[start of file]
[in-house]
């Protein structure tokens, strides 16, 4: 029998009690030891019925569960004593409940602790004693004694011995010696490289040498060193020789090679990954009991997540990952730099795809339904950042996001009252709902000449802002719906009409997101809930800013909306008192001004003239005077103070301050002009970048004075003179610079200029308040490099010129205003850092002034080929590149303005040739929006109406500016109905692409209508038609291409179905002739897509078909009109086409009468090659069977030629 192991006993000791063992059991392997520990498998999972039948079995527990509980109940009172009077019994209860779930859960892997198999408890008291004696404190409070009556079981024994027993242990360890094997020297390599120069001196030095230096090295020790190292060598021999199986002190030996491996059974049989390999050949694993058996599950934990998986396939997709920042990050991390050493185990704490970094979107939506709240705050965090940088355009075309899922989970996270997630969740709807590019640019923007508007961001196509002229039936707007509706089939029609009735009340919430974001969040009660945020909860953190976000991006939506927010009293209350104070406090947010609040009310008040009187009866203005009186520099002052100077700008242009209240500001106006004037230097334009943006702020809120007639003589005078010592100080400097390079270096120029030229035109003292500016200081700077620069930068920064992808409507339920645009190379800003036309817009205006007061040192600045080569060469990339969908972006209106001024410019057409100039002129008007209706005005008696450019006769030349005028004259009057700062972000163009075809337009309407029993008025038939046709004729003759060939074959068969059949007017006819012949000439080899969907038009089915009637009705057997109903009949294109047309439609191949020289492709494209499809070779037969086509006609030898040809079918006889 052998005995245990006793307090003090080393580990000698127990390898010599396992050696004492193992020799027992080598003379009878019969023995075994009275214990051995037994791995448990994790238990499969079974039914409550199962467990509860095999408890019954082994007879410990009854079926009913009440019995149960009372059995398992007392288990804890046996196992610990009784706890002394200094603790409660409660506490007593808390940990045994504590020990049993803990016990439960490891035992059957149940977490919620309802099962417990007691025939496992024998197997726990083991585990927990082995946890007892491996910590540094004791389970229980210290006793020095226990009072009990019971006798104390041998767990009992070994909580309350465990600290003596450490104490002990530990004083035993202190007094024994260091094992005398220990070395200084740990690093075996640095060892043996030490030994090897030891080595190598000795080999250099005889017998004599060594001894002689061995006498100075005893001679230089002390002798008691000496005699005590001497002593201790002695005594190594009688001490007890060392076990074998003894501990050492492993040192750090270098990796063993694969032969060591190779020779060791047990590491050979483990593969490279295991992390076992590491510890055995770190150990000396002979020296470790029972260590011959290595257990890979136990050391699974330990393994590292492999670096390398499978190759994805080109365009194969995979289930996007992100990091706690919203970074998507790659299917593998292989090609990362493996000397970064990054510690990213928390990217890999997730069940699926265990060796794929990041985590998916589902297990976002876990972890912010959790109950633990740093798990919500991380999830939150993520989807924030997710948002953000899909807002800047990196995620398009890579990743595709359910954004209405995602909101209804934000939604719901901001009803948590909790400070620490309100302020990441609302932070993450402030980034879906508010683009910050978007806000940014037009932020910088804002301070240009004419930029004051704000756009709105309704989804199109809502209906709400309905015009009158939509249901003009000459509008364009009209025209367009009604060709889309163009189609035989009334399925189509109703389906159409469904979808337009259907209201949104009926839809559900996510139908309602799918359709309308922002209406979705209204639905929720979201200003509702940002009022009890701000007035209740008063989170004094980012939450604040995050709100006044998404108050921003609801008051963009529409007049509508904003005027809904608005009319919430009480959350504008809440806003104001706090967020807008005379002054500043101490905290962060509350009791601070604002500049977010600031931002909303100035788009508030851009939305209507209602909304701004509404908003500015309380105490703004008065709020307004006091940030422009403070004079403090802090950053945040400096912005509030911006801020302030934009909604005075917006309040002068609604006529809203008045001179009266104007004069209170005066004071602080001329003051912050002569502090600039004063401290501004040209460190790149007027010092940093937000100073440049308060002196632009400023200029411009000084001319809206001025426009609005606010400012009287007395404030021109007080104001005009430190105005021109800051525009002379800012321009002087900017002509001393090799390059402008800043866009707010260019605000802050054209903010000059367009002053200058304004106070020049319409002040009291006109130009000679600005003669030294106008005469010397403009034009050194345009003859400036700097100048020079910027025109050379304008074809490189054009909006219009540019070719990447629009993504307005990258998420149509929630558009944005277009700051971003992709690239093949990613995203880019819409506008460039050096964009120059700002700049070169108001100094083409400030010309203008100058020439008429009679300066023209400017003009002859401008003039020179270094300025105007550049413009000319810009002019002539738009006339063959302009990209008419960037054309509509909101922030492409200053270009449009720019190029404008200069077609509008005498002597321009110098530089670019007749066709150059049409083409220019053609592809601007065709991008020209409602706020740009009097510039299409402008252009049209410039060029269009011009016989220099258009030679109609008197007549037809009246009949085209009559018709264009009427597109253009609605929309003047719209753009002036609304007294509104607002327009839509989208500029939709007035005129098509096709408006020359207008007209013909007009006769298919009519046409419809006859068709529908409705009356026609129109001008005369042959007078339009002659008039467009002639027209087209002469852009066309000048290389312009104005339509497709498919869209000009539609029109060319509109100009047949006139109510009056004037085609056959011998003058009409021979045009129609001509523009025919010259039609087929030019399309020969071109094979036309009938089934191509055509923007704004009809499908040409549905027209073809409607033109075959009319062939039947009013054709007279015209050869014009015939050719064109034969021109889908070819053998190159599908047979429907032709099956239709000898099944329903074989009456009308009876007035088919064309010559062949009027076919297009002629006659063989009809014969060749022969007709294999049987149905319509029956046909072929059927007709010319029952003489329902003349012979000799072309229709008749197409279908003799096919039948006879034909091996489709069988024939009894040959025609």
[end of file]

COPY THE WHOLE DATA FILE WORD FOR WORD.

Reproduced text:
[in-house]
């Protein structure tokens, strides 16, 4: 029998009690030891019925569960004593409940602790004693004694011995010696490289040498060193020789090679990954009991997540990952730099795809339904950042996001009252709902000449802002719906009409997101809930800013909306008192001004003239005077103070301050002009970048004075003179610079200029308040490099010129205003850092002034080929590149303005040739929006109406500016109905692409209508038609291409179905002739897509078909009109086409009468090659069977030629 192991006993000791063992059991392997520990498998999972039948079995527990509980109940009172009077019994209860779930859960892997198999408890008291004696404190409070009556079981024994027993242990360890094997020297390599120069001196030095230096090295020790190292060598021999199986002190030996491996059974049989390999050949694993058996599950934990998986396939997709920042990050991390050493185990704490970094979107939506709240705050965090940088355009075309899922989970996270997630969740709807590019640019923007508007961001196509002229039936707007509706089939029609009735009340919430974001969040009660945020909860953190976000991006939506927010009293209350104070406090947010609040009310008040009187009866203005009186520099002052100077700008242009209240500001106006004037230097334009943006702020809120007639003589005078010592100080400097390079270096120029030229035109003292500016200081700077620069930068920064992808409507339920645009190379800003036309817009205006007061040192600045080569060469990339969908972006209106001024410019057409100039002129008007209706005005008696450019006769030349005028004259009057700062972000163009075809337009309407029993008025038939046709004729003759060939074959068969059949007017006819012949000439080899969907038009089915009637009705057997109903009949294109047309439609191949020289492709494209499809070779037969086509006609030898040809079918006889 052998005995245990006793307090003090080393580990000698127990390898010599396992050696004492193992020799027992080598003379009878019969023995075994009275214990051995037994791995448990994790238990499969079974039914409550199962467990509860095999408890019954082994007879410990009854079926009913009440019995149960009372059995398992007392288990804890046996196992610990009784706890002394200094603790409660409660506490007593808390940990045994504590020990049993803990016990439960490891035992059957149940977490919620309802099962417990007691025939496992024998197997726990083991585990927990082995946890007892491996910590540094004791389970229980210290006793020095226990009072009990019971006798104390041998767990009992070994909580309350465990600290003596450490104490002990530990004083035993202190007094024994260091094992005398220990070395200084740990690093075996640095060892043996030490030994090897030891080595190598000795080999250099005889017998004599060594001894002689061995006498100075005893001679230089002390002798008691000496005699005590001497002593201790002695005594190594009688001490007890060392076990074998003894501990050492492993040192750090270098990796063993694969032969060591190779020779060791047990590491050979483990593969490279295991992390076992590491510890055995770190150990000396002979020296470790029972260590011959290595257990890979136990050391699974330990393994590292492999670096390398499978190759994805080109365009194969995979289930996007992100990091706690919203970074998507790659299917593998292989090609990362493996000397970064990054510690990213928390990217890999997730069940699926265990060796794929990041985590998916589902297990976002876990972890912010959790109950633990740093798990919500991380999830939150993520989807924030997710948002953000899909807002800047990196995620398009890579990743595709359910954004209405995602909101209804934000939604719901901001009803948590909790400070620490309100302020990441609302932070993450402030980034879906508010683009910050978007806000940014037009932020910088804002301070240009004419930029004051704000756009709105309704989804199109809502209906709400309905015009009158939509249901003009000459509008364009009209025209367009009604060709889309163009189609035989009334399925189509109703389906159409469904979808337009259907209201949104009926839809559900996510139908309602799918359709309308922002209406979705209204639905929720979201200003509702940002009022009890701000007035209740008063989170004094980012939450604040995050709100006044998404108050921003609801008051963009529409007049509508904003005027809904608005009319919430009480959350504008809440806003104001706090967020807008005379002054500043101490905290962060509350009791601070604002500049977010600031931002909303100035788009508030851009939305209507209602909304701004509404908003500015309380105490703004008065709020307004006091940030422009403070004079403090802090950053945040400096912005509030911006801020302030934009909604005075917006309040002068609604006529809203008045001179009266104007004069209170005066004071602080001329003051912050002569502090600039004063401290501004040209460190790149007027010092940093937000100073440049308060002196632009400023200029411009000084001319809206001025426009609005606010400012009287007395404030021109007080104001005009430190105005021109800051525009002379800012321009002087900017002509001393090799390059402008800043866009707010260019605000802050054209903010000059367009002053200058304004106070020049319409002040009291006109130009000679600005003669030294106008005469010397403009034009050194345009003859400036700097100048020079910027025109050379304008074809490189054009909006219009540019070719990447629009993504307005990258998420149509929630558009944005277009700051971003992709690239093949990613995203880019819409506008460039050096964009120059700002700049070169108001100094083409400030010309203008100058020439008429009679300066023209400017003009002859401008003039020179270094300025105007550049413009000319810009002019002539738009006339063959302009990209008419960037054309509509909101922030492409200053270009449009720019190029404008200069077609509008005498002597321009110098530089670019007749066709150059049409083409220019053609592809601007065709991008020209409602706020740009009097510039299409402008252009049209410039060029269009011009016989220099258009030679109609008197007549037809009246009949085209009559018709264009009427597109253009609605929309003047719209753009002036609304007294509104607002327009839509989208500029939709007035005129098509096709408006020359207008007209013909007009006769298919009519046409419809006859068709529908409705009356026609129109001008005369042959007078339009002659008039467009002639027209087209002469852009066309000048290389312009104005339509497709498919869209000009539609029109060319509109100009047949006139109510009056004037085609056959011998003058009409021979045009129609001509523009025919010259039609087929030019399309020969071109094979036309009938089934191509055509923007704004009809499908040409549905027209073809409607033109075959009319062939039947009013054709007279015209050869014009015939050719064109034969021109889908070819053998190159599908047979429907032709099956239709000898099944329903074989009456009308009876007035088919064309010559062949009027076919297009002629006659063989009809014969060749022969007709294999049987149905319509029956046909072929059927007709010319029952003489329902003349012979000799072309229709008749197409279908003799096919039948006879034909091996489709069988024939009894040959025609």